Rookie pilot, call sign “Topgun,” and incorrect data blamed for F-22 crash

The pilot who wrecked a 90th Fighter Squadron F-22A Raptor shortly after takeoff is being held partially responsible following an investigation of the April crash.

Incorrect takeoff & landing data and lax airmanship appear to be the reasons why the Alaska-based F-22 skidded on its belly at Nevada’s Naval Air Station Fallon on April 13, mere seconds after the landing gear retracted.

The Air Force F-22 -which was supposed to take part in a Navy “Top Gun” ceremony- apparently had problems before the pilot even climbed into the cockpit. At the time of takeoff, the takeoff & landing data had the aircraft set for a 10,000-foot runway, while NAS Fallon’s runway is 13,961 feet long. Furthermore, the temperature input was almost 40 degrees off.

When the pilot attempted takeoff, the aircraft was going at speeds much slower than needed to obtain proper lift, resulting in a half-hearted takeoff followed by a taxpayer heart attack-inducing belly landing.

While the pilot used visual cues to determine he was airborne before retracting the landing gear, he did not verify with his instruments before making the call and retracted prematurely. Due to this oversight, there were no wheels to assist the Raptor when its aft section hit the runway, forcing the nose down and resulting in the skid.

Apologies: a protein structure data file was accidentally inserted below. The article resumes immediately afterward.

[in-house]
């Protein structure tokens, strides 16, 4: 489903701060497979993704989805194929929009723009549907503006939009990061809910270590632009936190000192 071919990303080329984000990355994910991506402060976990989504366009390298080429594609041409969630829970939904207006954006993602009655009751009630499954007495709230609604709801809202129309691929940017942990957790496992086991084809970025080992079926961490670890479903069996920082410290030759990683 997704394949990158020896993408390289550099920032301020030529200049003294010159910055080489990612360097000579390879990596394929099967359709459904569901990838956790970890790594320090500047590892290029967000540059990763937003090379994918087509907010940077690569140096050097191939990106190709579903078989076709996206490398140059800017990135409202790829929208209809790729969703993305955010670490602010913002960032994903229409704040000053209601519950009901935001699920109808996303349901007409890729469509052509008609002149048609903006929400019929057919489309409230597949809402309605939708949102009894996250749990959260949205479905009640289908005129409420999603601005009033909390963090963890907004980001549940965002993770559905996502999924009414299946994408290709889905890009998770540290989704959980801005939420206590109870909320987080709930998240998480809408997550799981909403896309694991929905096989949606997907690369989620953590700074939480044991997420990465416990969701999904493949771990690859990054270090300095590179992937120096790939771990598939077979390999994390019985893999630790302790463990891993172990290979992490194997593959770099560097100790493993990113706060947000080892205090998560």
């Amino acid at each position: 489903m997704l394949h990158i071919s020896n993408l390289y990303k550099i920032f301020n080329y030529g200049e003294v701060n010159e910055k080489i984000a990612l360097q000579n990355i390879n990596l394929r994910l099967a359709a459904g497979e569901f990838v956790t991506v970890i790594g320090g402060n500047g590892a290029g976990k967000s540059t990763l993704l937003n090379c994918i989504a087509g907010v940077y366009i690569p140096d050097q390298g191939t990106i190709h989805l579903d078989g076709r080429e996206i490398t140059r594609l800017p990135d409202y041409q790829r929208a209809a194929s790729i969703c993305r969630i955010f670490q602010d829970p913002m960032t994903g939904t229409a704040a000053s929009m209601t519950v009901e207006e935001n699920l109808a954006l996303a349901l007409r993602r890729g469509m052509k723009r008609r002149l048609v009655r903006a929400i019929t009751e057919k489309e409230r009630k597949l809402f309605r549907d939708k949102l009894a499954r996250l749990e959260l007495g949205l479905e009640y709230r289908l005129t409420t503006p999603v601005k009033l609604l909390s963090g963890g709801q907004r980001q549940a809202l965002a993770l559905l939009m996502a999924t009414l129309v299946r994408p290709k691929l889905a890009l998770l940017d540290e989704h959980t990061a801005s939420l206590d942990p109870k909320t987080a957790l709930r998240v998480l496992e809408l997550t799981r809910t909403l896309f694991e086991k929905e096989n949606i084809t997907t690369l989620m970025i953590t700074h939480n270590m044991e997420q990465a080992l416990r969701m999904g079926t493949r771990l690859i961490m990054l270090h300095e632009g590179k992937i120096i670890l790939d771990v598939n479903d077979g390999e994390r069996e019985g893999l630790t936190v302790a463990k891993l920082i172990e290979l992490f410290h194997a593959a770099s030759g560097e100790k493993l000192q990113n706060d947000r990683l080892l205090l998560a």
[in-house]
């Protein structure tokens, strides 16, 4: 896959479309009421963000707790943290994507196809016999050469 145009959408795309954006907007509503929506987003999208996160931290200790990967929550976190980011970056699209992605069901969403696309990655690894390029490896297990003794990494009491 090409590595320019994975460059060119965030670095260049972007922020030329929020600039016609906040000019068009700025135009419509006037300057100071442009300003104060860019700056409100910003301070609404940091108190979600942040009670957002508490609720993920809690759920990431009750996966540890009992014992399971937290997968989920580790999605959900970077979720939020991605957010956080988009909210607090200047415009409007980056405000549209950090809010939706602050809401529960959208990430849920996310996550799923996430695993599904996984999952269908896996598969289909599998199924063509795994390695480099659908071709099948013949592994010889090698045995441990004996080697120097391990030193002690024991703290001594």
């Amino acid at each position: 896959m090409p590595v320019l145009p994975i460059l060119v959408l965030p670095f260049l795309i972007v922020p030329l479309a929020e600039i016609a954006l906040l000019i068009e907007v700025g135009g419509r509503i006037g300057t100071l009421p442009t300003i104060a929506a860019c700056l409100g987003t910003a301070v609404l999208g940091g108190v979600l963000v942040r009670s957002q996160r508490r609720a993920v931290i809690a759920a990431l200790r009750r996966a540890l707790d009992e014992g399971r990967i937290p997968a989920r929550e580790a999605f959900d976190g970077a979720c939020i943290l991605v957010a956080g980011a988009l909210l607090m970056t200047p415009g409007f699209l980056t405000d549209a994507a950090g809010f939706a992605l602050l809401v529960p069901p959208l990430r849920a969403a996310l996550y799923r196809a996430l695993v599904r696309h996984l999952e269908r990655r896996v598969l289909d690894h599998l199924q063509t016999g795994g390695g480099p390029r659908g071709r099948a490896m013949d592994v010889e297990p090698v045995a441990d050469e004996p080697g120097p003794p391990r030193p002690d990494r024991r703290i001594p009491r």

After the aircraft skidded to a stop over 9,400 feet from the runway threshold, the pilot -no doubt concerned for his career- exited the aircraft without further incident.

The crash report shows that the takeoff mistake is not that uncommon with F-22 pilots and that while all but one F-22 base is located around sea level, the pilots still have a habit of nosing up too early.

“There is a clear trend of rotating early among a significant number of F-22 pilots, including the [mishap pilot], despite being aware of computer [takeoff and landing data],” the report read.

In fact, around eighty percent of Raptor drivers are taking off at speeds around five knots lower than their takeoff speed. While that isn’t an issue at sea level, it could prove fatal when the aircraft aren’t taking off on their home turf.

One pilot in the report commented that the F-22 community “takes it for granted that we have a lot of power and that this jet will generally take off from any runway that you want it to take off from.”

Other factors were included in the crash, to include inadequate flight briefings, overconfidence in equipment and a recurring issue of pilots prematurely retracting landing gear.

© 2018 Bright Mountain Media, Inc. All rights reserved.

The content of this webpage may not be reproduced or used in any manner whatsoever without the express written consent of Bright Mountain Media, Inc. which may be contacted at, ticker BMTM.